Check box and smiling face
Public events and spaces can prove tricky for autistic people. It can be an overwhelming experience and a difficult environment to navigate. Quite often, fundraising activities or events may contain elements that can create challenges.

By raising money and representing the National Autistic Society, you’re already being autism-friendly in lots of ways. You have the opportunity to raise funds and also help raise awareness of autism.

We understand that resources and time can be limited but with a little bit of careful consideration and preparation you can ensure that your event is inclusive and fun for everyone, including autistic people and their families. Here are some useful ideas to get you started. Not all of them will apply to your event, but we recommended having a read and including any that do work for you:

Plan ahead

  • Provide useful information and guidance ahead of the event – quite often an autistic person thrives on being in a familiar environment with routine or structure. Prepare information so people can plan their visit, with clear timings, information about who to contact prior to the event with any questions and give a clear idea of what to expect at the event. This could be in any format – a simple document or as part of an event programme, depending on the scale of your event. Using clear, plain language helps everyone and avoid similies, metaphors and hyperbole. Avoid overstimulating graphics.
  • Provide an accessibility map – there are many environmental elements that can prove challenging or confusing to an autistic visitor, so it is very helpful to highlight these in advance. Aside from standard signposts such as entrance, parking, fire exits and toilets these might include areas to queue, security checks, lifts, escalators, revolving doors, stairs, narrow areas, anticipated crowded and quiet areas such as bars, cafes or shops.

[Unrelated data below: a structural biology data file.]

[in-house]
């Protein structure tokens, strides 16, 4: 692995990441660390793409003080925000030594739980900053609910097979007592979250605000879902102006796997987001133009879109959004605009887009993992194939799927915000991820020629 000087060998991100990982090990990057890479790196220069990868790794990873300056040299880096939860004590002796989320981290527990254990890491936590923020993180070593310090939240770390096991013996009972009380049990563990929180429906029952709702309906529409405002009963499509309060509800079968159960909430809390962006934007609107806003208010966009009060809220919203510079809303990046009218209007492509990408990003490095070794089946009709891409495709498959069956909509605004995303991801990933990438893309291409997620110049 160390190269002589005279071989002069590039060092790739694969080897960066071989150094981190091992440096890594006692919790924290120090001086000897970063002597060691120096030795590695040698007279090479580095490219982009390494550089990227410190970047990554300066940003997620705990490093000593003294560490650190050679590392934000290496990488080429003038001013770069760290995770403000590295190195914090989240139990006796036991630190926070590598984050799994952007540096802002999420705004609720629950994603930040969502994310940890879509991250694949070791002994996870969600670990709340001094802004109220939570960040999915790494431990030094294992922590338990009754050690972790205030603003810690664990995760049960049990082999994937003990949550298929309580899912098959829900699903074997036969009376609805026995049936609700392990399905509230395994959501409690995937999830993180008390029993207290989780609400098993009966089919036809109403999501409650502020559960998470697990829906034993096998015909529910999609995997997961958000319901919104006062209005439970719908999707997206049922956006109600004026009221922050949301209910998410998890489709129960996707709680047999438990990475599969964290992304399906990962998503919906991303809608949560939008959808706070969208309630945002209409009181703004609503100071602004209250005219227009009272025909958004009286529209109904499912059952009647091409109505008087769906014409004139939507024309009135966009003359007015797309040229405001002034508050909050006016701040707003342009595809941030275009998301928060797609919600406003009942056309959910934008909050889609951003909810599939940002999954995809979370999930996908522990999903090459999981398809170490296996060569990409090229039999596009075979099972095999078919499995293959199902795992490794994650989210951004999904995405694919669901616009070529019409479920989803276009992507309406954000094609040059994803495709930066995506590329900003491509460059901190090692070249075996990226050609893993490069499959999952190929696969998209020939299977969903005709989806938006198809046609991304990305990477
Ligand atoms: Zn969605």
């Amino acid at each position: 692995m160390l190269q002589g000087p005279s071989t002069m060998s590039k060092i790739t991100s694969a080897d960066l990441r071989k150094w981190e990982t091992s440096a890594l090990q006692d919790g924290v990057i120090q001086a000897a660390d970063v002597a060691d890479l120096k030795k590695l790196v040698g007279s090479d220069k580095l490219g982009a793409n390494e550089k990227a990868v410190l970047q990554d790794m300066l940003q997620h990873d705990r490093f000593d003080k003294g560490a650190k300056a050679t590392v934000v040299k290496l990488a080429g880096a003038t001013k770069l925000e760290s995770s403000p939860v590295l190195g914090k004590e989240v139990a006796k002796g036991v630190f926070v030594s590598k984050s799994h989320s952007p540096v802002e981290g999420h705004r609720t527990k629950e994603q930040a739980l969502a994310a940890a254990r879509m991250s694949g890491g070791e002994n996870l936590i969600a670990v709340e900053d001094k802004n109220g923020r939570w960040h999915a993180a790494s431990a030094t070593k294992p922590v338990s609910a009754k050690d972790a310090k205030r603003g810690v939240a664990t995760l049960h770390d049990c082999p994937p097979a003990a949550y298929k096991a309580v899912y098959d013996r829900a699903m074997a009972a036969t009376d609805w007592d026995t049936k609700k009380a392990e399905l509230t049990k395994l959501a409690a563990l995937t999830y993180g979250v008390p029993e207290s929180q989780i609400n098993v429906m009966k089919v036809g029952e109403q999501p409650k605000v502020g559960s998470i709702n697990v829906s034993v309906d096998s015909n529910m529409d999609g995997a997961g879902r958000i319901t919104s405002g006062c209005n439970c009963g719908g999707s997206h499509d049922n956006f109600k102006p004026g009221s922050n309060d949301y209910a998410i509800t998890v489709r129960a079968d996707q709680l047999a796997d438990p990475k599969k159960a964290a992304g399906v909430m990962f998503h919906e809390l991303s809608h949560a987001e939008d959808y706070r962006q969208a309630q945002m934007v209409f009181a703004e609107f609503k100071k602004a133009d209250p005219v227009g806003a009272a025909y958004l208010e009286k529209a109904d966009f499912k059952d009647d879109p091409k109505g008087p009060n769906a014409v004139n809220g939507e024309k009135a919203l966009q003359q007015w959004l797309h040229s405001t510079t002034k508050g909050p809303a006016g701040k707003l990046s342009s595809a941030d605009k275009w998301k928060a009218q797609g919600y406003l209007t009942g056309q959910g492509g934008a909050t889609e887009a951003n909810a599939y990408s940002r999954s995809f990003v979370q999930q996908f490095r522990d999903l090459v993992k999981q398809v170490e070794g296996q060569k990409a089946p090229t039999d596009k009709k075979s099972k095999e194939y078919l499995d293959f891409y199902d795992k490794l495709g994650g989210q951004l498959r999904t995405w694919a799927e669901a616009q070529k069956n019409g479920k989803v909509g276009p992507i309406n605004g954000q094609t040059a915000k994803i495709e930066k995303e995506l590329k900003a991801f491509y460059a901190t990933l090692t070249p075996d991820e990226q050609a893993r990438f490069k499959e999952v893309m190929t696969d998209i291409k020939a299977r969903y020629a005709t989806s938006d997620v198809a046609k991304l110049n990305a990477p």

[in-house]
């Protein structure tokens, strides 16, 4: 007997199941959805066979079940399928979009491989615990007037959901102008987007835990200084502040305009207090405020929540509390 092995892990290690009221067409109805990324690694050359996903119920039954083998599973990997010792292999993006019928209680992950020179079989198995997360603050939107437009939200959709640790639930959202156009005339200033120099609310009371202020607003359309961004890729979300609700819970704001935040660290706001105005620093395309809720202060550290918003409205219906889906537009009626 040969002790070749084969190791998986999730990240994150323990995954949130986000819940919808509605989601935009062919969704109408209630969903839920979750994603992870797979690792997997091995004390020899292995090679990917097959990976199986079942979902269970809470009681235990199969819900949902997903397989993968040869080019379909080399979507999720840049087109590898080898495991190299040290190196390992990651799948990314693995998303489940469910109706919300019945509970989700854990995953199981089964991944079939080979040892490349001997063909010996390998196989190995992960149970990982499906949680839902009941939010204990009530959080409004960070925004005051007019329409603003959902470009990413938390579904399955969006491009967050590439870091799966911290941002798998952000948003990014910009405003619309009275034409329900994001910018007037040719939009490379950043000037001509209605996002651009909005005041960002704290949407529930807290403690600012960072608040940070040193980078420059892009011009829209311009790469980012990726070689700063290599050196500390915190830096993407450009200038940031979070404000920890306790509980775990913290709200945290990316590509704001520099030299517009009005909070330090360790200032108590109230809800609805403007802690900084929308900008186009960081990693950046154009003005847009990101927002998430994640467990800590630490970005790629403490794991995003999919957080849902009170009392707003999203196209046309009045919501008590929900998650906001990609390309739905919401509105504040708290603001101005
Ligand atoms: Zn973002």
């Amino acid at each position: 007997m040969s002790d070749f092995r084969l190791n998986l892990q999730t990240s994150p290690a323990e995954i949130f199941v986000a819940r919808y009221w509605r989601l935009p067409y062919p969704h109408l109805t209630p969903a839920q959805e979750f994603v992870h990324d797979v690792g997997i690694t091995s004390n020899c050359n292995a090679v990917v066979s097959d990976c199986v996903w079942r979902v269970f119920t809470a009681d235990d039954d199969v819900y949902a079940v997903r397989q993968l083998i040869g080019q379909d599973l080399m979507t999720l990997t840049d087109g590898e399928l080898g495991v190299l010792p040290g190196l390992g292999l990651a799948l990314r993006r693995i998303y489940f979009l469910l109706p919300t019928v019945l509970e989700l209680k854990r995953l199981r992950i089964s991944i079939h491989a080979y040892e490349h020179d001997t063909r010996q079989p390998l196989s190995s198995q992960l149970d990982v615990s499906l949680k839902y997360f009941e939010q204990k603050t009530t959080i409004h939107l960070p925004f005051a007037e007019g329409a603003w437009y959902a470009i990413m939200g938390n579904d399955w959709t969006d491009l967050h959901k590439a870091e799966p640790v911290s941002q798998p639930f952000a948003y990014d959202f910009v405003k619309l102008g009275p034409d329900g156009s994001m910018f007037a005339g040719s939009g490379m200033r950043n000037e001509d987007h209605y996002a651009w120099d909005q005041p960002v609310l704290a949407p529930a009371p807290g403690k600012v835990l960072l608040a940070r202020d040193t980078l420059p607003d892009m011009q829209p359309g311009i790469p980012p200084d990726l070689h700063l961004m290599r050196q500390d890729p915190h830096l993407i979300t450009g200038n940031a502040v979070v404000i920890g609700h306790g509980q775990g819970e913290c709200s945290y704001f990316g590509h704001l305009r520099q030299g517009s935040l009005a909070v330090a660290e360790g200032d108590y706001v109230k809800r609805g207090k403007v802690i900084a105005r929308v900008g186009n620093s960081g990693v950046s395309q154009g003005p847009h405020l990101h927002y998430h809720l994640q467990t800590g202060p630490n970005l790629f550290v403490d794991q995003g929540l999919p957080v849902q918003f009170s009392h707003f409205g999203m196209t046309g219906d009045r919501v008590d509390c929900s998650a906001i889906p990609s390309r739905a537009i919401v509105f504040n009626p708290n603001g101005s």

• Consider appointing a named volunteer as a key ‘autistic visitor’ contact – both prior to the event and on the day for example, a friendly face who can assist those who may need a quiet space or support throughout the event. You may wish to send a photo of this person in advance to any autistic visitors or families.
  • Get some input – if you have an autistic team helper/friend/family member/someone with knowledge (this may already be you!) their input could be invaluable.
  • Brief volunteers – encourage your team of helpers to have a good understanding of autism (if they don’t already have this) so they can be confident in speaking to all visitors.
  • Establish at least one quiet zone/area/space - if you can provide a ‘quiet’ area for autistic people this is a great way to ensure your visitors have the option to take a break should things become stressful or overwhelming. Include this on your map or information.
  • Consider the sensory experience of your event - if there is anything you can do to reduce this without removing the excitement or thrill of an event, this is a good way to include everyone. For example – space out noisy activities or segregate them into two areas, reduce or entirely remove balloons or objects which may cause distress, use visuals, signs and timetables. Provide a clear running order highlighting anything particularly bright, noisy or unexpected.
  • Consider the catering sensory experience - if your event is providing catering, include the menu in your information and make sure you request any dietary requirements you’ve been told about. Autistic people can have food sensory sensitivities especially to particularly smelly food.
  • Set up a children’s area – providing an area with toys, sensory equipment, books and cushions can be welcoming and helpful to those with young children.
  • Choose your venue and work with the staff there – if you are holding a large event and are choosing a venue, is it very accessible for those with additional needs? Can you modify the lighting/seating if needed? Is it in a good location? Will you use their staff/security and can you brief them about autism?
  • Promote this understanding – this is a chance to inform your visitors who may not know a lot about autism so promote the steps you’ve taken to ensure inclusivity. We need to challenge this lack of understanding to change perceptions and improve the experiences of autistic people and their families at events and in public spaces. 

For more information or additional support for your event email